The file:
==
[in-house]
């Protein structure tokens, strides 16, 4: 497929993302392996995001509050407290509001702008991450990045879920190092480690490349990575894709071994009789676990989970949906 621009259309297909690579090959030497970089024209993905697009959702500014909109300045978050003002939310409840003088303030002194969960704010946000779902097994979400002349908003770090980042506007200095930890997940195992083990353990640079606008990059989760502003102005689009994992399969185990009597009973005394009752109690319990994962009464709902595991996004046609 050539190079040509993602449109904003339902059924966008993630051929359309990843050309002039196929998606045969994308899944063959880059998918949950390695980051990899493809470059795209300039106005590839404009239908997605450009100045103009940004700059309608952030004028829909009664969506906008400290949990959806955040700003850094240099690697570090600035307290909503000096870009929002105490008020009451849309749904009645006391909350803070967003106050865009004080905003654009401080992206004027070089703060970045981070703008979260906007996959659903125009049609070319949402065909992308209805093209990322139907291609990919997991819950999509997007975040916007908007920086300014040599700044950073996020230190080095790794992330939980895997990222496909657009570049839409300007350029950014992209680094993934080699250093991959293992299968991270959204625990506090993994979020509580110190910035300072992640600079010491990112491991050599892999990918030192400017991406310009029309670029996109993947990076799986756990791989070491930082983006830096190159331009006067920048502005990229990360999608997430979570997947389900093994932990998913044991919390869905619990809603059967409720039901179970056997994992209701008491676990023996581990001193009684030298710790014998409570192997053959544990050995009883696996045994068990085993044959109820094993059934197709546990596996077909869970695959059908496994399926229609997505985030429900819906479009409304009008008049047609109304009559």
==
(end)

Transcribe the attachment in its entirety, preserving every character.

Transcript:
[in-house]
């Protein structure tokens, strides 16, 4: 497929993302392996995001509050407290509001702008991450990045879920190092480690490349990575894709071994009789676990989970949906 621009259309297909690579090959030497970089024209993905697009959702500014909109300045978050003002939310409840003088303030002194969960704010946000779902097994979400002349908003770090980042506007200095930890997940195992083990353990640079606008990059989760502003102005689009994992399969185990009597009973005394009752109690319990994962009464709902595991996004046609 050539190079040509993602449109904003339902059924966008993630051929359309990843050309002039196929998606045969994308899944063959880059998918949950390695980051990899493809470059795209300039106005590839404009239908997605450009100045103009940004700059309608952030004028829909009664969506906008400290949990959806955040700003850094240099690697570090600035307290909503000096870009929002105490008020009451849309749904009645006391909350803070967003106050865009004080905003654009401080992206004027070089703060970045981070703008979260906007996959659903125009049609070319949402065909992308209805093209990322139907291609990919997991819950999509997007975040916007908007920086300014040599700044950073996020230190080095790794992330939980895997990222496909657009570049839409300007350029950014992209680094993934080699250093991959293992299968991270959204625990506090993994979020509580110190910035300072992640600079010491990112491991050599892999990918030192400017991406310009029309670029996109993947990076799986756990791989070491930082983006830096190159331009006067920048502005990229990360999608997430979570997947389900093994932990998913044991919390869905619990809603059967409720039901179970056997994992209701008491676990023996581990001193009684030298710790014998409570192997053959544990050995009883696996045994068990085993044959109820094993059934197709546990596996077909869970695959059908496994399926229609997505985030429900819906479009409304009008008049047609109304009559």